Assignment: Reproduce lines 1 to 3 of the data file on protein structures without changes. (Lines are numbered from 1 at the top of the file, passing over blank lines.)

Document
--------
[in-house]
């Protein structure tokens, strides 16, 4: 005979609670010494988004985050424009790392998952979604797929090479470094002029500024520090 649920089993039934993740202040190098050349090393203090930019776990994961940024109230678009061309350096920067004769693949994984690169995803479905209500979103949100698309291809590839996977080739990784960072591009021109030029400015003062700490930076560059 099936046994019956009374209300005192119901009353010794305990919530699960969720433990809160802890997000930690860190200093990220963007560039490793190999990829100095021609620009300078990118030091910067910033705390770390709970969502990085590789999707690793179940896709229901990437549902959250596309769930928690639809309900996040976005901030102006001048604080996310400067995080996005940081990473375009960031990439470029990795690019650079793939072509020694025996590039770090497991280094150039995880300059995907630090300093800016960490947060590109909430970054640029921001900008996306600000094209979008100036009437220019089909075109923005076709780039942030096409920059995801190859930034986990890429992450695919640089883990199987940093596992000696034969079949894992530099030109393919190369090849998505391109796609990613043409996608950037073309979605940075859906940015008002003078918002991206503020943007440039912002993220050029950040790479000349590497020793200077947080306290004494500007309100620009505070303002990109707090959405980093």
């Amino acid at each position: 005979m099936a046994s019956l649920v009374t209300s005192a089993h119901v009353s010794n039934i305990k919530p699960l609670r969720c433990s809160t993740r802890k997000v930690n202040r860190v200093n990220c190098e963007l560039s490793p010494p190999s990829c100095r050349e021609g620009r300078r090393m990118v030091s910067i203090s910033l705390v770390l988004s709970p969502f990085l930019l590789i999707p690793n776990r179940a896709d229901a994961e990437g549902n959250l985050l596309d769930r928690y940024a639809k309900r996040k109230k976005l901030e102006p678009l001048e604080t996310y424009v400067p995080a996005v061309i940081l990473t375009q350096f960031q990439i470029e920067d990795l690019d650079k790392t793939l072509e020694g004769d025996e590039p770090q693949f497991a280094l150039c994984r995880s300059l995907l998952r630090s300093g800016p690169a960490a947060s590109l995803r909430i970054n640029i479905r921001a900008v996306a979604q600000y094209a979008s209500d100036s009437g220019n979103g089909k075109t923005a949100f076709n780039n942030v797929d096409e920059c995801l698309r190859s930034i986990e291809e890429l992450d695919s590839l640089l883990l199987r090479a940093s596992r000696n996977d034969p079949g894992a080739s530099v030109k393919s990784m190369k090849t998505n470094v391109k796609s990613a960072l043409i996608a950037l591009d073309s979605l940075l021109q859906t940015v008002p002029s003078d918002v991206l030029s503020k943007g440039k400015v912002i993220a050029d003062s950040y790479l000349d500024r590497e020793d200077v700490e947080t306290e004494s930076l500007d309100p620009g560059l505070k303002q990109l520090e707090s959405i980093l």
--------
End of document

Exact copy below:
[in-house]
């Protein structure tokens, strides 16, 4: 005979609670010494988004985050424009790392998952979604797929090479470094002029500024520090 649920089993039934993740202040190098050349090393203090930019776990994961940024109230678009061309350096920067004769693949994984690169995803479905209500979103949100698309291809590839996977080739990784960072591009021109030029400015003062700490930076560059 099936046994019956009374209300005192119901009353010794305990919530699960969720433990809160802890997000930690860190200093990220963007560039490793190999990829100095021609620009300078990118030091910067910033705390770390709970969502990085590789999707690793179940896709229901990437549902959250596309769930928690639809309900996040976005901030102006001048604080996310400067995080996005940081990473375009960031990439470029990795690019650079793939072509020694025996590039770090497991280094150039995880300059995907630090300093800016960490947060590109909430970054640029921001900008996306600000094209979008100036009437220019089909075109923005076709780039942030096409920059995801190859930034986990890429992450695919640089883990199987940093596992000696034969079949894992530099030109393919190369090849998505391109796609990613043409996608950037073309979605940075859906940015008002003078918002991206503020943007440039912002993220050029950040790479000349590497020793200077947080306290004494500007309100620009505070303002990109707090959405980093």
């Amino acid at each position: 005979m099936a046994s019956l649920v009374t209300s005192a089993h119901v009353s010794n039934i305990k919530p699960l609670r969720c433990s809160t993740r802890k997000v930690n202040r860190v200093n990220c190098e963007l560039s490793p010494p190999s990829c100095r050349e021609g620009r300078r090393m990118v030091s910067i203090s910033l705390v770390l988004s709970p969502f990085l930019l590789i999707p690793n776990r179940a896709d229901a994961e990437g549902n959250l985050l596309d769930r928690y940024a639809k309900r996040k109230k976005l901030e102006p678009l001048e604080t996310y424009v400067p995080a996005v061309i940081l990473t375009q350096f960031q990439i470029e920067d990795l690019d650079k790392t793939l072509e020694g004769d025996e590039p770090q693949f497991a280094l150039c994984r995880s300059l995907l998952r630090s300093g800016p690169a960490a947060s590109l995803r909430i970054n640029i479905r921001a900008v996306a979604q600000y094209a979008s209500d100036s009437g220019n979103g089909k075109t923005a949100f076709n780039n942030v797929d096409e920059c995801l698309r190859s930034i986990e291809e890429l992450d695919s590839l640089l883990l199987r090479a940093s596992r000696n996977d034969p079949g894992a080739s530099v030109k393919s990784m190369k090849t998505n470094v391109k796609s990613a960072l043409i996608a950037l591009d073309s979605l940075l021109q859906t940015v008002p002029s003078d918002v991206l030029s503020k943007g440039k400015v912002i993220a050029d003062s950040y790479l000349d500024r590497e020793d200077v700490e947080t306290e004494s930076l500007d309100p620009g560059l505070k303002q990109l520090e707090s959405i980093l």